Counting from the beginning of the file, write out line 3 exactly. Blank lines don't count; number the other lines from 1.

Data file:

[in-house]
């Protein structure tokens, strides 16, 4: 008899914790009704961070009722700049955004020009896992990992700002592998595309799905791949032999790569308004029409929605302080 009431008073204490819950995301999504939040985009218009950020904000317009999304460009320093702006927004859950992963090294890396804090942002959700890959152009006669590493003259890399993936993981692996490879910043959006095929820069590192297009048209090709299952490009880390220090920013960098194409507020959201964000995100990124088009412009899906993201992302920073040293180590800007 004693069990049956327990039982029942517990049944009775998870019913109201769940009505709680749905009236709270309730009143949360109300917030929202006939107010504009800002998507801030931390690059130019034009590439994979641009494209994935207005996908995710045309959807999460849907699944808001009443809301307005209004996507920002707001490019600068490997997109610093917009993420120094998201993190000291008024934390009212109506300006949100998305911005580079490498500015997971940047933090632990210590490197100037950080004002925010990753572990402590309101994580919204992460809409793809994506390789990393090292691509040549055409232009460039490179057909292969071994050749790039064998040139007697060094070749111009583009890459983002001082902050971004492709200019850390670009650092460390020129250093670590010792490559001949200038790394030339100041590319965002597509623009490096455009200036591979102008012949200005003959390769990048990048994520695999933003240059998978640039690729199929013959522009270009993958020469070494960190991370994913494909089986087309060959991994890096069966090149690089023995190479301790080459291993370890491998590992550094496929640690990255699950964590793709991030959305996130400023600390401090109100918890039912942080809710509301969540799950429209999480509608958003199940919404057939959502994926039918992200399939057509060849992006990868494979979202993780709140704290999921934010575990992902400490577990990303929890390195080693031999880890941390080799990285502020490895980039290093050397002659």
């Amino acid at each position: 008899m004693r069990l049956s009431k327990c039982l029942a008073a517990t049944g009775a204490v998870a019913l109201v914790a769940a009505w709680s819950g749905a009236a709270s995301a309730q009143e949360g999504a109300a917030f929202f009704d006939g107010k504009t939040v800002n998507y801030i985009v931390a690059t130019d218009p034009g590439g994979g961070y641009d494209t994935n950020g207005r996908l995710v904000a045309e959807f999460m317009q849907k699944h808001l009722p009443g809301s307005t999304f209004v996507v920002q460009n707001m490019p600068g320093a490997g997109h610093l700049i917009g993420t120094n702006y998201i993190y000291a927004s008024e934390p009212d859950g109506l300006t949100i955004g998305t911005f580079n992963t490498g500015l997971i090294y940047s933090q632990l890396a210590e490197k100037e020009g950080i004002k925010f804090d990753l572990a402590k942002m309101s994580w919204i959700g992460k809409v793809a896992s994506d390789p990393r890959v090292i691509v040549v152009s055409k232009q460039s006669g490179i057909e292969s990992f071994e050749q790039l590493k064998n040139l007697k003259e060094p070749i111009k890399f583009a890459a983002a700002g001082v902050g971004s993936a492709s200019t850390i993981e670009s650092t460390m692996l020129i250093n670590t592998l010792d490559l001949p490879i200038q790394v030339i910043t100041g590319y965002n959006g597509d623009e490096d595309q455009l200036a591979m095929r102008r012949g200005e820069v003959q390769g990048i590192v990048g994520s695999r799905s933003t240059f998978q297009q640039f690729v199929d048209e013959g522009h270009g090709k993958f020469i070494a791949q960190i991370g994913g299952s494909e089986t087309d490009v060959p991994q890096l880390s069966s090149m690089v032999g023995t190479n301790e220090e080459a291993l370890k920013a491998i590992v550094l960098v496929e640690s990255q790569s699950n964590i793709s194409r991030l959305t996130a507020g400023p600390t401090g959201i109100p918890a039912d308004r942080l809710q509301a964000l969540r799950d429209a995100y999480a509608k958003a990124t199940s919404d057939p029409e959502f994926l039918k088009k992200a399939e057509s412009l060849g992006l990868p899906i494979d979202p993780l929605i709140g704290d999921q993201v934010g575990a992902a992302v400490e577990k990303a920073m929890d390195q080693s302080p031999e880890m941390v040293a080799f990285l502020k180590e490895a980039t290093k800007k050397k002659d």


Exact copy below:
């Amino acid at each position: 008899m004693r069990l049956s009431k327990c039982l029942a008073a517990t049944g009775a204490v998870a019913l109201v914790a769940a009505w709680s819950g749905a009236a709270s995301a309730q009143e949360g999504a109300a917030f929202f009704d006939g107010k504009t939040v800002n998507y801030i985009v931390a690059t130019d218009p034009g590439g994979g961070y641009d494209t994935n950020g207005r996908l995710v904000a045309e959807f999460m317009q849907k699944h808001l009722p009443g809301s307005t999304f209004v996507v920002q460009n707001m490019p600068g320093a490997g997109h610093l700049i917009g993420t120094n702006y998201i993190y000291a927004s008024e934390p009212d859950g109506l300006t949100i955004g998305t911005f580079n992963t490498g500015l997971i090294y940047s933090q632990l890396a210590e490197k100037e020009g950080i004002k925010f804090d990753l572990a402590k942002m309101s994580w919204i959700g992460k809409v793809a896992s994506d390789p990393r890959v090292i691509v040549v152009s055409k232009q460039s006669g490179i057909e292969s990992f071994e050749q790039l590493k064998n040139l007697k003259e060094p070749i111009k890399f583009a890459a983002a700002g001082v902050g971004s993936a492709s200019t850390i993981e670009s650092t460390m692996l020129i250093n670590t592998l010792d490559l001949p490879i200038q790394v030339i910043t100041g590319y965002n959006g597509d623009e490096d595309q455009l200036a591979m095929r102008r012949g200005e820069v003959q390769g990048i590192v990048g994520s695999r799905s933003t240059f998978q297009q640039f690729v199929d048209e013959g522009h270009g090709k993958f020469i070494a791949q960190i991370g994913g299952s494909e089986t087309d490009v060959p991994q890096l880390s069966s090149m690089v032999g023995t190479n301790e220090e080459a291993l370890k920013a491998i590992v550094l960098v496929e640690s990255q790569s699950n964590i793709s194409r991030l959305t996130a507020g400023p600390t401090g959201i109100p918890a039912d308004r942080l809710q509301a964000l969540r799950d429209a995100y999480a509608k958003a990124t199940s919404d057939p029409e959502f994926l039918k088009k992200a399939e057509s412009l060849g992006l990868p899906i494979d979202p993780l929605i709140g704290d999921q993201v934010g575990a992902a992302v400490e577990k990303a920073m929890d390195q080693s302080p031999e880890m941390v040293a080799f990285l502020k180590e490895a980039t290093k800007k050397k002659d």